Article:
Seamfast Manufacturing produces dresses for Ventura Ltd. under the "Ventura" label, sold at Kmart and J.C. Penney, and for Universal Manufacturing, a subsidiary of Kingley Corp., under the "Kelly Reed" and "Kelly Reed Woman" labels, sold exclusively at Kmart. Wages at the plant are among the lowest in Haiti. The day we spoke with the workers, one woman with 3 years experience had worked for 8 hours cutting dress material and earned a grand total of 13 gourdes (87 cents), or 11 cents per hour. We asked Abraham Felix, the owner of the plant, what were the main obstacles the company faced. "The workers can't work effectively," he said, "because they don't eat enough."

Chancerelles S.A., a subsidiary of Fine Form of Brooklyn, New York, produces bras and panties for Elsie Undergarments of Hialeah, Florida.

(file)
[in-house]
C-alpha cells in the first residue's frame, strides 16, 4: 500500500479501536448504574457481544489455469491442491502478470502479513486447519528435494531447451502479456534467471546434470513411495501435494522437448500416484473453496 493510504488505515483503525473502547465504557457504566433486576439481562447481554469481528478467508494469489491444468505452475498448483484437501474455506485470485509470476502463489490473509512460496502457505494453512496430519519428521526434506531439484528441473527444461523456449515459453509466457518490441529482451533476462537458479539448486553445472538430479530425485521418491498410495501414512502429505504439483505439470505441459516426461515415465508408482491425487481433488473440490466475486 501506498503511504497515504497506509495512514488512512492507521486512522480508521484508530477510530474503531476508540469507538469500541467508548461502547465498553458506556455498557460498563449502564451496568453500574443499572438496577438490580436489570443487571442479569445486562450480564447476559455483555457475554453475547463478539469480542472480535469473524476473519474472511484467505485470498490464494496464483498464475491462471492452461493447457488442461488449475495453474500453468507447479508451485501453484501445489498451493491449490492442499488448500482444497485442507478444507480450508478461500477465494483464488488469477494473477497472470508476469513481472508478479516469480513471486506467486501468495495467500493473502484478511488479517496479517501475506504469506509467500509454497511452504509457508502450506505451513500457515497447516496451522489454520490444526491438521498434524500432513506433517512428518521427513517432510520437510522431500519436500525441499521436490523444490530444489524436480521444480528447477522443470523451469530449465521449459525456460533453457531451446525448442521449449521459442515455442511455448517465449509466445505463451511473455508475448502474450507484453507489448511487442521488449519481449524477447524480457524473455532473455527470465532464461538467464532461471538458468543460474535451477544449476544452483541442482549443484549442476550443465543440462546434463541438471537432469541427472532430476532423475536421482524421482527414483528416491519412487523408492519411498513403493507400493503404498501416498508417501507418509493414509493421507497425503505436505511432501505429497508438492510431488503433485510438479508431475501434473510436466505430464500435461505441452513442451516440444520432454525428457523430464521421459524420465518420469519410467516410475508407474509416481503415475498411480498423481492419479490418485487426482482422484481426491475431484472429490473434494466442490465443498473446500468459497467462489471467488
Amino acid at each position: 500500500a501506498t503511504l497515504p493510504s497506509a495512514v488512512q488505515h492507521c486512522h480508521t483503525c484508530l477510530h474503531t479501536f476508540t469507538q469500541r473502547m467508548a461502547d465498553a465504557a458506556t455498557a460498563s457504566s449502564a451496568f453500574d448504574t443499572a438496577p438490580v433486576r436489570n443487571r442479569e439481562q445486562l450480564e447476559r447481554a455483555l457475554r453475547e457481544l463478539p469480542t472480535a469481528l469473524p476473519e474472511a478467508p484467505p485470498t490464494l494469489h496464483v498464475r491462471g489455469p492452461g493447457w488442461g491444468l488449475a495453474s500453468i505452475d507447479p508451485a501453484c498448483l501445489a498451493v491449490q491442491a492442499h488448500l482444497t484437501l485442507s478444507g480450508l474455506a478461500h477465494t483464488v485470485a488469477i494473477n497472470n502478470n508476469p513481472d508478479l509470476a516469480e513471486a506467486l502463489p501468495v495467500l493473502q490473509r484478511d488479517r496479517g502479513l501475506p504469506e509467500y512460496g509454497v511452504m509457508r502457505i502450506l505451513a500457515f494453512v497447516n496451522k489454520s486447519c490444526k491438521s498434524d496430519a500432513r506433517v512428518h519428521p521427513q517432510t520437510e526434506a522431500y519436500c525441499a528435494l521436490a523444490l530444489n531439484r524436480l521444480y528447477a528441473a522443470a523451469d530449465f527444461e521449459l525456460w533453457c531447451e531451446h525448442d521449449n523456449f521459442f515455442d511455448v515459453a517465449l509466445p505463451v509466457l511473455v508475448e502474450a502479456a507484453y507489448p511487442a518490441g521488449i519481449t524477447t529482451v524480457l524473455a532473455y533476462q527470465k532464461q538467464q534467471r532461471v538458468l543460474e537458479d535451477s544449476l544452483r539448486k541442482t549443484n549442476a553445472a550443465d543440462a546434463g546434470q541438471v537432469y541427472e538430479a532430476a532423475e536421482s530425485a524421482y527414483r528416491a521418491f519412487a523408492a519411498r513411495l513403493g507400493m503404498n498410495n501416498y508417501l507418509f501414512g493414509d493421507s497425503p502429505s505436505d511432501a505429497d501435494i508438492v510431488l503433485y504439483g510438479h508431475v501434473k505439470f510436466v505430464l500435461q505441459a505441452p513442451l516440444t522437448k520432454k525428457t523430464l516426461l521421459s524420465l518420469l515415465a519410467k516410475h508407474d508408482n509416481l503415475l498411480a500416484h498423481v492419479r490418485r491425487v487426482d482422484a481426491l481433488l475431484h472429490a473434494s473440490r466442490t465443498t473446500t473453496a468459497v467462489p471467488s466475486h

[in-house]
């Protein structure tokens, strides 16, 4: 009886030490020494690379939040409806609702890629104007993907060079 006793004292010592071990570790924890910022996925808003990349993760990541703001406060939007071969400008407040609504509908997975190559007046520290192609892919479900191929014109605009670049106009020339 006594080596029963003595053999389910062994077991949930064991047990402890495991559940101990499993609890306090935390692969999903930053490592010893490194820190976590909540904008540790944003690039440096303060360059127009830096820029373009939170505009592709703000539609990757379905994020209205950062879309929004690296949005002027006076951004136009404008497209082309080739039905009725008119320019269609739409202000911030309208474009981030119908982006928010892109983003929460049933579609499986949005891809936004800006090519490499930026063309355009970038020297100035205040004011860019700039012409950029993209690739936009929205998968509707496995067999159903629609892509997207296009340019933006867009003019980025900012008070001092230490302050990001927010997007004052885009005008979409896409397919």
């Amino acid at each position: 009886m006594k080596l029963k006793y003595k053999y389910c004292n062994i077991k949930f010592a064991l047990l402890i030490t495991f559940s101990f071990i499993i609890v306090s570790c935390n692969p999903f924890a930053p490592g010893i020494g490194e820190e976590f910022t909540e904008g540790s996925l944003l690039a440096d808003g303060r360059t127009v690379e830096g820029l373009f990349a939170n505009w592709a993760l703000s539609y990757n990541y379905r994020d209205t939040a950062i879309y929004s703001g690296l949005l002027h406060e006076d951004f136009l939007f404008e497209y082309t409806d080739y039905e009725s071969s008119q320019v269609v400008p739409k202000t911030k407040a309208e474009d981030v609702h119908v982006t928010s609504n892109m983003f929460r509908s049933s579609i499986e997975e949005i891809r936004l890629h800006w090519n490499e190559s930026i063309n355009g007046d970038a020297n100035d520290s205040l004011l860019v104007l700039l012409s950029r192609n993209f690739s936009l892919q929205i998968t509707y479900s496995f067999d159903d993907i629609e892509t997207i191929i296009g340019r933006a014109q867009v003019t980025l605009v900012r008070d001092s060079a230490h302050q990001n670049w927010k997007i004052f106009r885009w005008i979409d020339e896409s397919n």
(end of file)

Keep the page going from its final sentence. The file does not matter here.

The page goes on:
Wal-Mart Stores Inc. Excerpts from its "Standards of Vendor Partners" :

All Vendor Partners shall comply with the legal requirements and standards of their industry under the national laws of the countries in which the Vendor Partners are doing business. Should the legal requirements and standards of the industry conflict, Vendor Partners must, at a minimum, be in compliance with the legal requirements of the country in which the products are manufactured...

All merchandise shall be accurately marked or labeled with its country of origin in compliance with the laws of the United States and those of the country of manufacture...

Vendor Partners shall fairly compensate their employees by providing wages and benefits which are in compliance with the national laws of the countries in which the Vendor Partners are doing business...